Inhibition of Microsurgical Thrombosis by the Platelet Glycoprotein IIb/IIIa Antagonist SR121566A Academic Article uri icon

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abstract

  • Despite major improvements in tools and significant refinements of techniques, microsurgical anastomosis still carries a significant risk of failure due to microvascular thrombosis. The key to improving the success of microvascular surgery may lie in the pharmacologic control of thrombus formation. Central to pathologic arterial thrombosis are platelets. Glycoprotein IIb/IIIa is a highly abundant platelet surface receptor that plays a major role in platelet aggregation by binding platelets to each other through the coagulation factor fibrinogen. To explore the ability of antithrombotic agents to prevent microvascular thrombosis, a rabbit ear artery model was used in which a standardized arterial injury results in predictable thrombus formation. This model was used to examine whether SR121566A, a specific and potent glycoprotein IIb/IIIa inhibitor, can successfully prevent microsurgical thrombosis. Using a coded, double-blind experimental design, 20 rabbits (40 arteries) were assigned to four treatment groups: (1) saline injection (n = 10), (2) acetylsalicylic acid 10 mg/kg (n = 10), (3) heparin 0.5 mg/kg bolus with subsequent intermittent boluses of 0.25 mg/kg every 30 minutes (n = 10), and (4) SR121566A 2 mg/kg bolus (n = 10). After vessel damage and clamp release, arteries were assessed for patency at 5, 30, and 120 minutes by the Acland refill test. Coagulation assays, in vivo bleeding times, and ex vivo platelet aggregation studies were also conducted. Scanning electron microscopy was used to examine mural thrombus composition.A significant, fourfold increase in vessel patency following administration of SR121566A over saline control (80 percent versus 20 percent patency, respectively, at 35 minutes after reperfusion, p < 0.01) was noted. This was correlated with marked inhibition of ex vivo platelet aggregation. This antiplatelet treatment did not prolong coagulation assays (mean international normalized ratio: saline, 0.66 +/- 0.04; SR121566A, 0.64 +/- 0.03; mean thromboplastin time: saline, 19.63 +/- 0.67; SR121566A, 17.87 +/- 3.27) and bleeding times (mean bleeding time: saline, 42 +/- 4; SR121566A, 48 +/- 6). Scanning electron microscopy demonstrated extensive platelet and fibrin deposition in control vessel thrombi. In contrast, thrombi from SR121566A-treated vessels demonstrated predominance of fibrin with few platelets when examined under scanning electron microscopy.Administration of SR121566A was associated with a significant increase in vessel patency, without deleterious effects on coagulation assays or bleeding times. The increase in vessel patency was correlated with inhibition of platelet aggregation and decreased platelet deposition, as demonstrated by scanning electron microscopy. Glycoprotein IIb/IIIa antagonists represent a new class of anti-platelet agents that may be suited for inhibiting microsurgical thrombosis. This study supports further investigation into the use of these agents in microsurgery.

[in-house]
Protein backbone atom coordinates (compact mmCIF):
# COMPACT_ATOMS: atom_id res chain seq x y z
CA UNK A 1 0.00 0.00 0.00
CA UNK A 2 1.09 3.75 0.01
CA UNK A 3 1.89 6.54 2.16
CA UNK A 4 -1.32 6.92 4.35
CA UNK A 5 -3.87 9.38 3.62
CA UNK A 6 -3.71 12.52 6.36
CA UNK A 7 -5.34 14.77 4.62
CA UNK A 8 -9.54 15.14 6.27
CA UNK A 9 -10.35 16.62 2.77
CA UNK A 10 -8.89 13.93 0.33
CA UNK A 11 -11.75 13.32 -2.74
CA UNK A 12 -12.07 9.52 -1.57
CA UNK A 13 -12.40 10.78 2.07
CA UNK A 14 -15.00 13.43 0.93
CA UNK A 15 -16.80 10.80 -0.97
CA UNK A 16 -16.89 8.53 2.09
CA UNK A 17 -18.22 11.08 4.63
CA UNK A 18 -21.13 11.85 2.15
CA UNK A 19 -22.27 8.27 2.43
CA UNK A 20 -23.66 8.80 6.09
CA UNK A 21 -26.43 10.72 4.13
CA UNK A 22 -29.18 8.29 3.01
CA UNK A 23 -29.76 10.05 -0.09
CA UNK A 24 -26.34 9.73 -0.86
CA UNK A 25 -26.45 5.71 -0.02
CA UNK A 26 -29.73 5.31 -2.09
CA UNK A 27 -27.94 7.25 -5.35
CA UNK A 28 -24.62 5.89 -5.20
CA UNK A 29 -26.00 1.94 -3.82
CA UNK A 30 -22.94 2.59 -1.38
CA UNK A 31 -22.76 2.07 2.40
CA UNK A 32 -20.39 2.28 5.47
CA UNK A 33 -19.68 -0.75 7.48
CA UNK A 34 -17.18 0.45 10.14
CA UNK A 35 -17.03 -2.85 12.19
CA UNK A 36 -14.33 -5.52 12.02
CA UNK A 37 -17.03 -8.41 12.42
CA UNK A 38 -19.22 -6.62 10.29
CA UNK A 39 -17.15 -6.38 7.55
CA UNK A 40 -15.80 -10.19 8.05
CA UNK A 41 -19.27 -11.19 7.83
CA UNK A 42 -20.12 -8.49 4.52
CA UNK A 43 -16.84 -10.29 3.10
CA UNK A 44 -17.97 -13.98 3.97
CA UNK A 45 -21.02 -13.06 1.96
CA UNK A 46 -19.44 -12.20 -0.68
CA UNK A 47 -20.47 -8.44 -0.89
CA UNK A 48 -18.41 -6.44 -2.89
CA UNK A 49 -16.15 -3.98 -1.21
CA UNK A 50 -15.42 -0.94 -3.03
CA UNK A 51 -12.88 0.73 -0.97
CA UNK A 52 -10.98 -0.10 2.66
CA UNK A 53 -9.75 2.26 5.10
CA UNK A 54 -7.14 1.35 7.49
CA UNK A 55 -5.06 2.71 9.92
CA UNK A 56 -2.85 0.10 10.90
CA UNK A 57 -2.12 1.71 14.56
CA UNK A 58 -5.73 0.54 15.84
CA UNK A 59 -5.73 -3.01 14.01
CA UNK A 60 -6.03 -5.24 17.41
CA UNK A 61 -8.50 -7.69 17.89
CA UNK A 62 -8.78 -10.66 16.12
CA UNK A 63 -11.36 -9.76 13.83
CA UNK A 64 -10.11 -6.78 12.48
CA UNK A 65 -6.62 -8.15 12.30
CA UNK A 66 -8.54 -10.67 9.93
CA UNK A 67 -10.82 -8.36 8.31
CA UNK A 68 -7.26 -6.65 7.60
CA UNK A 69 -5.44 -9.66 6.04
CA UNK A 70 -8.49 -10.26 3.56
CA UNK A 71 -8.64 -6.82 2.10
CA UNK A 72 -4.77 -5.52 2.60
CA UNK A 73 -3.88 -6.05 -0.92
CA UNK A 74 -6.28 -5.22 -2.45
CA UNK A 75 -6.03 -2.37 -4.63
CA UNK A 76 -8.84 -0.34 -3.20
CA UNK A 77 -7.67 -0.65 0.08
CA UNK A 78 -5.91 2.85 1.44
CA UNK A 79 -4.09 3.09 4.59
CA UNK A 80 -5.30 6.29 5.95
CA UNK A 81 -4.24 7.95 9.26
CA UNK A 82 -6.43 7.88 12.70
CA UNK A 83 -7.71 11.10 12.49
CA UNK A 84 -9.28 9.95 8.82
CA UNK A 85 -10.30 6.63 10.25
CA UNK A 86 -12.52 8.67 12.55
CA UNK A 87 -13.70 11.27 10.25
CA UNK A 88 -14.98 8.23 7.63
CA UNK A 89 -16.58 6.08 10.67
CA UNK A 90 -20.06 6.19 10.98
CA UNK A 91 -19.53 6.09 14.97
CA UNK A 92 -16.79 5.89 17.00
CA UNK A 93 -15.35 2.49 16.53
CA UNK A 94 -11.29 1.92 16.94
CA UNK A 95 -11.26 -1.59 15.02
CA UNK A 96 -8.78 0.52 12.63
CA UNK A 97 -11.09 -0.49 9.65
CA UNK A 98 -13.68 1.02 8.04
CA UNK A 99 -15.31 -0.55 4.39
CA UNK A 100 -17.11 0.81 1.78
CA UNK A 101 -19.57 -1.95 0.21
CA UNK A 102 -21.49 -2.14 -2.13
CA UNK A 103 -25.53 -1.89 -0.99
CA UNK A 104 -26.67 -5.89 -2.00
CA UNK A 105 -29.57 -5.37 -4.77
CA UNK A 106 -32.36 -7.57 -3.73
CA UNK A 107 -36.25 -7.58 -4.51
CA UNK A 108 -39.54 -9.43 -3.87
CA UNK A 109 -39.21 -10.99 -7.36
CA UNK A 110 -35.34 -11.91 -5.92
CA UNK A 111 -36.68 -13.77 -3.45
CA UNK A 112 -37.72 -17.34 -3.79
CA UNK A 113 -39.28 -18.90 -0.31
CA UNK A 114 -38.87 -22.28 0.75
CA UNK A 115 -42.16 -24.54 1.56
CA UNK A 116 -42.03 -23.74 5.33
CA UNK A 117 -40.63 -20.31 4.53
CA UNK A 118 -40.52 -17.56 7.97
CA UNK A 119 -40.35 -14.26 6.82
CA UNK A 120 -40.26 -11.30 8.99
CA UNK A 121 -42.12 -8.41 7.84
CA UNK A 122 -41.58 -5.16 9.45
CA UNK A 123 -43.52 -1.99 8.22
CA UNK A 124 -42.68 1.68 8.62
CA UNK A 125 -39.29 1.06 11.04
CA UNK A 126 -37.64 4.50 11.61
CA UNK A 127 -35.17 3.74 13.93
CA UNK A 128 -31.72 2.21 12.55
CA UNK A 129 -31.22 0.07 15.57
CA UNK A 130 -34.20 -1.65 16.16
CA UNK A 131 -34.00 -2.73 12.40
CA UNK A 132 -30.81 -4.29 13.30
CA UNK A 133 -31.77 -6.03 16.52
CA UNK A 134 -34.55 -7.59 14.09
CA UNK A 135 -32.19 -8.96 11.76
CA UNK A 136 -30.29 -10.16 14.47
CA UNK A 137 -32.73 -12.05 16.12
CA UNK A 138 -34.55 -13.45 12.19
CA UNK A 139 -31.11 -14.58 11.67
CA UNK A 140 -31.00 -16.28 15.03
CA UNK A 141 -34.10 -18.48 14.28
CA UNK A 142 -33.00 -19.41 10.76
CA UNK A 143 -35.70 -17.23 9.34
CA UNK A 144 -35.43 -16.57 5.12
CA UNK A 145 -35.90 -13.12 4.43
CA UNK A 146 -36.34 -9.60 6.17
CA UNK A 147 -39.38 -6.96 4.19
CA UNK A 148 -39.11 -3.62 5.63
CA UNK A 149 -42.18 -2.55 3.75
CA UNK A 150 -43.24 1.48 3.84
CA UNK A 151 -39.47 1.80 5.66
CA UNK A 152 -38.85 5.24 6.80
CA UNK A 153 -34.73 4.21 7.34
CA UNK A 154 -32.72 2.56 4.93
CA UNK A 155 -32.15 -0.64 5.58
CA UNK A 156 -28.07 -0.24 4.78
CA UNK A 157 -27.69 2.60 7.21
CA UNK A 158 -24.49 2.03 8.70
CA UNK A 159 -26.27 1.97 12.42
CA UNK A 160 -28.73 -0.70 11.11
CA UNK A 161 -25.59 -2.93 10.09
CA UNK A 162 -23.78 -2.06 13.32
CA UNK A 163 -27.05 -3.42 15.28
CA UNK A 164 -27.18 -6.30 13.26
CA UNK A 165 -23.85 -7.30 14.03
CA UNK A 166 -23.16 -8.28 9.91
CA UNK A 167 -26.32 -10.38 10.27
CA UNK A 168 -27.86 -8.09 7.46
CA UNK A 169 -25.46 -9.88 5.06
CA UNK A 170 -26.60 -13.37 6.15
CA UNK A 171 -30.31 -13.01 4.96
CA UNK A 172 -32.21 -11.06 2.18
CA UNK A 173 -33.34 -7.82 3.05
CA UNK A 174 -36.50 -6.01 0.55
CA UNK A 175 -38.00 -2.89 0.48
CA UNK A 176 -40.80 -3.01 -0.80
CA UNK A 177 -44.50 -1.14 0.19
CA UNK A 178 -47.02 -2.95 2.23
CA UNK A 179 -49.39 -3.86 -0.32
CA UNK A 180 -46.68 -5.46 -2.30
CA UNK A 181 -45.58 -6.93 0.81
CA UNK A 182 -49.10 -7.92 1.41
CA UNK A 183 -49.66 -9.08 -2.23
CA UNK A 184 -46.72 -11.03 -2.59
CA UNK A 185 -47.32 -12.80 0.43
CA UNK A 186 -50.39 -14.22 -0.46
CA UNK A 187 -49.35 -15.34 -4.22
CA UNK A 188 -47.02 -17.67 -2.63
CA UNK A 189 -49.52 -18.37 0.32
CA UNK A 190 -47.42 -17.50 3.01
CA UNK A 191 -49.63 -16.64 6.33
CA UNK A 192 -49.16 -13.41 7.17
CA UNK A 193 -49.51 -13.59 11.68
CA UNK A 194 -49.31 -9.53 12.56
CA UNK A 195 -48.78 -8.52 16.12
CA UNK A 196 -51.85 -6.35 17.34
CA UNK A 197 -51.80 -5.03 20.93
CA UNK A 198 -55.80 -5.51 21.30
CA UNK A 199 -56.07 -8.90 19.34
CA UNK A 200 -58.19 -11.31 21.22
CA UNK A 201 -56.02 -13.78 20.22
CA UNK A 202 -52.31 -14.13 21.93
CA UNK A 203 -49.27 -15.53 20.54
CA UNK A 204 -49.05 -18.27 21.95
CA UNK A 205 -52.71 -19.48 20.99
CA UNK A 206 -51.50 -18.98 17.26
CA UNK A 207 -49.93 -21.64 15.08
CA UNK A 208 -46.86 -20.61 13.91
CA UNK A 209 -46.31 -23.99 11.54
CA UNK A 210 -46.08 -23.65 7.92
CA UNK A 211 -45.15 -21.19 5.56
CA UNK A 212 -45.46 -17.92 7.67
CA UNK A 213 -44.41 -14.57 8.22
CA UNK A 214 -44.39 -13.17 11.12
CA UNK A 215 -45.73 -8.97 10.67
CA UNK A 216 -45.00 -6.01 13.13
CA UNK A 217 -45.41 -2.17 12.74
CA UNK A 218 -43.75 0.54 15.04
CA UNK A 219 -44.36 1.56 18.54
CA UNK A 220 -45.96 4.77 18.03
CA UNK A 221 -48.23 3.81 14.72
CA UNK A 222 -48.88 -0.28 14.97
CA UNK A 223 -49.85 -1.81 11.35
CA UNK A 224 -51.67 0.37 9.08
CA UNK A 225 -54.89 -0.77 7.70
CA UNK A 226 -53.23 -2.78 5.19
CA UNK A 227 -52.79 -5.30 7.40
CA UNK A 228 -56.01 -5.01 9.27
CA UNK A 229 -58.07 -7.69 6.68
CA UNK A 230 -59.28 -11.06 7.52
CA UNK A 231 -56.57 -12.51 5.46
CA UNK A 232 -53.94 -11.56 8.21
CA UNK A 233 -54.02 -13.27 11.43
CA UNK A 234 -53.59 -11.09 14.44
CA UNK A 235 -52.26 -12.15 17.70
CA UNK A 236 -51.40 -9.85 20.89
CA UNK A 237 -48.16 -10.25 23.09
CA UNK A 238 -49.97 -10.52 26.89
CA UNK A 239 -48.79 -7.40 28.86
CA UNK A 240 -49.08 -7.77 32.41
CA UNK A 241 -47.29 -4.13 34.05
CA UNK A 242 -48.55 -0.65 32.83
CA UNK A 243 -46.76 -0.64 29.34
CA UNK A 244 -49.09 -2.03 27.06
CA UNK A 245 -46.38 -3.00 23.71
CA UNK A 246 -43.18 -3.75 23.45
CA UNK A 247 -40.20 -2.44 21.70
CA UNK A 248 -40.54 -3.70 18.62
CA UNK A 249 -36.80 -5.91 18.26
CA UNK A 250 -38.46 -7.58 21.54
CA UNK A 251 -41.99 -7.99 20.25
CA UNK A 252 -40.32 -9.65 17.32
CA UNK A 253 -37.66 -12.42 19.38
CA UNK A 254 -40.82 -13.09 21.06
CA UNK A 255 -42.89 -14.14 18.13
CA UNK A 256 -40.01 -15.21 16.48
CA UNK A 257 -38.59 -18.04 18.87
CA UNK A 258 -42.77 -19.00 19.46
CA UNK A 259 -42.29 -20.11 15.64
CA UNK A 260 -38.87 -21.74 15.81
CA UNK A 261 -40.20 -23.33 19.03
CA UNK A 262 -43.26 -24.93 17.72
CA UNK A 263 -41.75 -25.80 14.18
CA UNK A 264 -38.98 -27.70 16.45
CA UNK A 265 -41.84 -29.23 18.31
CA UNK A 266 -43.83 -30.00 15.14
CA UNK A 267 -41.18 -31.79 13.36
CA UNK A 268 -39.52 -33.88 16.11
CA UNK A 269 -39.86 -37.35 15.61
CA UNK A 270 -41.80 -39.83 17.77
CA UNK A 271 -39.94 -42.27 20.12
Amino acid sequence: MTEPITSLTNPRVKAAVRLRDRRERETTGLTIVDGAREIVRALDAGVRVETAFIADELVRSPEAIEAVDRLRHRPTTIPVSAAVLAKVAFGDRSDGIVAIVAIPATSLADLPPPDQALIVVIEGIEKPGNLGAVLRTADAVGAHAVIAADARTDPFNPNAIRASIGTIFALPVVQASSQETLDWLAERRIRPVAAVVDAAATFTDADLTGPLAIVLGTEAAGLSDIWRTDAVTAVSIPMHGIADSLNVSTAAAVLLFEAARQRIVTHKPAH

publication date

  • July 2003

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